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Letters: Eugenics in America's past

May 19, 2012

Re "A crime against motherhood," Opinion, May 14

To my horror, I just read that the namesake of my local high school, David Starr Jordan, was a leading eugenicist who "promoted compulsory sterilization legislation across the United States."

Op-Ed article writer Nilmini Gunaratne Rubin implores that more be done to compensate victims of forced sterilization. I would imagine it is a terrible slap in the face to victims such as the author (who never had a sibling) and her mother to know that there are still schools named after perpetrators of these monstrous crimes against humanity.

I suggest the renaming of these schools as not only a form of apology but an act of contrition.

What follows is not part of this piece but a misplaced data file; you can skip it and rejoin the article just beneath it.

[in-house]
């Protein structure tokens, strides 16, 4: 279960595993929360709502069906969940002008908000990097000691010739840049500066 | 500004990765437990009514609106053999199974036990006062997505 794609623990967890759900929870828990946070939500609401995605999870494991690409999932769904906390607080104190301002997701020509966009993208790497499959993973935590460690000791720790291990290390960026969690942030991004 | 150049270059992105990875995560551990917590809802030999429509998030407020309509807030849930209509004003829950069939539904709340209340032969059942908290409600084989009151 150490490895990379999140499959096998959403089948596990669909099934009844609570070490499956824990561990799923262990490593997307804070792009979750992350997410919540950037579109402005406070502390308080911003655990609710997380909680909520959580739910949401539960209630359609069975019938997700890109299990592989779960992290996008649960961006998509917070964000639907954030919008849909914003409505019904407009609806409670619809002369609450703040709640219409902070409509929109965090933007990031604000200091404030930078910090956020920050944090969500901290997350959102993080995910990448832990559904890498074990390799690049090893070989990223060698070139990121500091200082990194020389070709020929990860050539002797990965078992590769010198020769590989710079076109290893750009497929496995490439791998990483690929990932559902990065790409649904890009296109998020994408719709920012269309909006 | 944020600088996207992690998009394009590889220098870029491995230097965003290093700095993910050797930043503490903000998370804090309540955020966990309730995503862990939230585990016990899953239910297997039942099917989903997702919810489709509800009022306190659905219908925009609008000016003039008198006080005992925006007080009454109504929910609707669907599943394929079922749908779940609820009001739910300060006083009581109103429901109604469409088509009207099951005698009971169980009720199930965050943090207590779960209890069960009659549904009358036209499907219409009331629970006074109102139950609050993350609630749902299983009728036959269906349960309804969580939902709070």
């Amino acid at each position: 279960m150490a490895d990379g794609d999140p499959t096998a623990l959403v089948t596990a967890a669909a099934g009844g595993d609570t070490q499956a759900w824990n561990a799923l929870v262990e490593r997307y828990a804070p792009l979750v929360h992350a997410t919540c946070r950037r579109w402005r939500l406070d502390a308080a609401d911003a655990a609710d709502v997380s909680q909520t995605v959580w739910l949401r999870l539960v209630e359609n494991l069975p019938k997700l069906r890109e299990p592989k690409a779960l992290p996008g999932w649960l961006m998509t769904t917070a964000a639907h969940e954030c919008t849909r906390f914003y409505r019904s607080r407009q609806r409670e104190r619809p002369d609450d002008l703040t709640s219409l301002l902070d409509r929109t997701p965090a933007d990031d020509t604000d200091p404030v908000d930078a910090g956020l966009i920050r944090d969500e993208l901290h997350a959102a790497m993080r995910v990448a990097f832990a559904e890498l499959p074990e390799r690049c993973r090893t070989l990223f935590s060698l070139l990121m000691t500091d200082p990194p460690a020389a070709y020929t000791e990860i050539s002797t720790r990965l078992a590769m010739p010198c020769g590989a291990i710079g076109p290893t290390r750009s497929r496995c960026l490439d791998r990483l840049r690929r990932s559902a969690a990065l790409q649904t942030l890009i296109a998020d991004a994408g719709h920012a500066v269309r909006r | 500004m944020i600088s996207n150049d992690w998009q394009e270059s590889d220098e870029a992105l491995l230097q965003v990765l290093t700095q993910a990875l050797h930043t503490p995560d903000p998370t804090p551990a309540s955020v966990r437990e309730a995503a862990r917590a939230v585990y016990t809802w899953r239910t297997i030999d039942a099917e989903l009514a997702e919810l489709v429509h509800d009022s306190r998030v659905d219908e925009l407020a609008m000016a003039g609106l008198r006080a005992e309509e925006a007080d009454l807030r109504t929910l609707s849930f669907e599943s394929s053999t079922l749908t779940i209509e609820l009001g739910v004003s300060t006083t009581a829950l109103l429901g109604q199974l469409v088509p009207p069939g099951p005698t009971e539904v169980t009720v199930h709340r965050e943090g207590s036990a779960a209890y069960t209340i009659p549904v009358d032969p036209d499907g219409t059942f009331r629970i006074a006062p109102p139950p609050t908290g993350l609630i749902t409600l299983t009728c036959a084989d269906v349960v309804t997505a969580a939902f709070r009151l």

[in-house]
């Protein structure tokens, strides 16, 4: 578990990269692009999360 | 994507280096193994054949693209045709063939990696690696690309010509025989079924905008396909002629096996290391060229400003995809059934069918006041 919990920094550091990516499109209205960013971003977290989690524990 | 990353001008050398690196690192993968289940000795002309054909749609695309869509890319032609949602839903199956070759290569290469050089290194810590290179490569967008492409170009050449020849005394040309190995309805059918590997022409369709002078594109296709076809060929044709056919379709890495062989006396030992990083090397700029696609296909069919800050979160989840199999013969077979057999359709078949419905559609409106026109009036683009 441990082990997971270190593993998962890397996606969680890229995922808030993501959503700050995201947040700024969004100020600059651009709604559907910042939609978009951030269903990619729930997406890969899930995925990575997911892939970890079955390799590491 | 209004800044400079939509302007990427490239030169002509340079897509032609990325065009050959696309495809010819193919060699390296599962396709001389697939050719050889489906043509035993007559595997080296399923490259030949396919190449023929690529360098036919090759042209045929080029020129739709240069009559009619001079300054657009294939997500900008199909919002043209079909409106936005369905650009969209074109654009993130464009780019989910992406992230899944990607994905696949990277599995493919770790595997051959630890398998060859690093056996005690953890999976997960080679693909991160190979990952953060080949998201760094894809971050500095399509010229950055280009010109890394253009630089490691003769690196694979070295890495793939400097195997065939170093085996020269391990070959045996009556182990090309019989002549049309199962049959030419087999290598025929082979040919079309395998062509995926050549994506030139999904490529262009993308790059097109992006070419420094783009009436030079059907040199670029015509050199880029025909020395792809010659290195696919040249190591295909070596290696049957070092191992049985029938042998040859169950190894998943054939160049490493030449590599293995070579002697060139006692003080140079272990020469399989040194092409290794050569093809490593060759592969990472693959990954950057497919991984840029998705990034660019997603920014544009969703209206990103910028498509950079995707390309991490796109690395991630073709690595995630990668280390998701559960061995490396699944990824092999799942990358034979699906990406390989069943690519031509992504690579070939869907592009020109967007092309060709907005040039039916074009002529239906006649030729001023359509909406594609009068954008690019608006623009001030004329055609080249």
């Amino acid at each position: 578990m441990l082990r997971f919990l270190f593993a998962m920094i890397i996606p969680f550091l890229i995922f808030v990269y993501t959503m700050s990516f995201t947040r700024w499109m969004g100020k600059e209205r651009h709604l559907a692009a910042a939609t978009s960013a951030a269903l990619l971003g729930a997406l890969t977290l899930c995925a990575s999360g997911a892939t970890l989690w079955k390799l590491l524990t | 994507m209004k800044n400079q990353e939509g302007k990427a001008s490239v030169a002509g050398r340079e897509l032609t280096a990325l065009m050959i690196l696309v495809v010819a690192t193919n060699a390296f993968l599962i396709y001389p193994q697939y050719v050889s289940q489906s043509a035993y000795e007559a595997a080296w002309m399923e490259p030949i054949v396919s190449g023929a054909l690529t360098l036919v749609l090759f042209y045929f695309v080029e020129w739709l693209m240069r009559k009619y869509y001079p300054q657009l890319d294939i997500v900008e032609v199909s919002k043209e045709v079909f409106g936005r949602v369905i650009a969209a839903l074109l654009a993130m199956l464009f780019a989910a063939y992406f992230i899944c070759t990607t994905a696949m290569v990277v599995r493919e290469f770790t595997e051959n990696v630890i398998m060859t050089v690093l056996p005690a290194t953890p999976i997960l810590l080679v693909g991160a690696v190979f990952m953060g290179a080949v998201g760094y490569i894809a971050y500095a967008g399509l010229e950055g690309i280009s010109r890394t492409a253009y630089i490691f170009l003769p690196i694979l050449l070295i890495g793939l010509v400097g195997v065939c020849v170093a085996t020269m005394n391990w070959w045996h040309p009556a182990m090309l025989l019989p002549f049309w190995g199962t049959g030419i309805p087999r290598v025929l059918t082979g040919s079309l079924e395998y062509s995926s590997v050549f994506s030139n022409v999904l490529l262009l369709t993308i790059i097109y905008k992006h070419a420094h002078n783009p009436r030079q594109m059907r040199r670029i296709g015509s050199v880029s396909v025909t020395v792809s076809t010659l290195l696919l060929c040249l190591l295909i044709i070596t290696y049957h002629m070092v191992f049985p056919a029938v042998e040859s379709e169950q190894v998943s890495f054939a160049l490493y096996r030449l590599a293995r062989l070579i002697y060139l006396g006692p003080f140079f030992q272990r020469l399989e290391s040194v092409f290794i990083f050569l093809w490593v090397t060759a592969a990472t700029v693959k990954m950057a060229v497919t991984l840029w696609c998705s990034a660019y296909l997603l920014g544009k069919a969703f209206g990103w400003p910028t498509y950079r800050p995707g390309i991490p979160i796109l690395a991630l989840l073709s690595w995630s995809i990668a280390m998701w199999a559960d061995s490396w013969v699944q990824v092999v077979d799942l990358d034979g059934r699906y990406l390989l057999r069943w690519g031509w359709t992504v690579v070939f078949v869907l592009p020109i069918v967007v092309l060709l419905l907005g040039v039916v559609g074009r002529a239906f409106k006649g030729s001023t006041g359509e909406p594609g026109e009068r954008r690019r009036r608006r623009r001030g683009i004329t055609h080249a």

Jenni Gomez

Long Beach

The medical reasons for hysterectomies are well defined; they are performed after informed consent. Emergency hysterectomies without patient consent are performed only when there is imminent danger to a woman's life.

Mercifully, forced sterilization for eugenics reasons is no longer performed. But the 1927U.S. Supreme Courtdecision in Buck vs. Bell, which affirmed such operations, is still on the books. This practice needs to be made unlawful and the Supreme Court decision needs to be reversed. For a country that preaches women's rights around the world, anything less would be hypocrisy.

Mohan Kumaratne, MD

Huntington Beach

My jaw hit the ground when I read this article.

I am stunned that something this horrifying was so widespread and even endorsed by our Supreme Court.

There's a generation of us that doesn't know about this; let's do more to get it out in the open.

Marta Allen

West Covina

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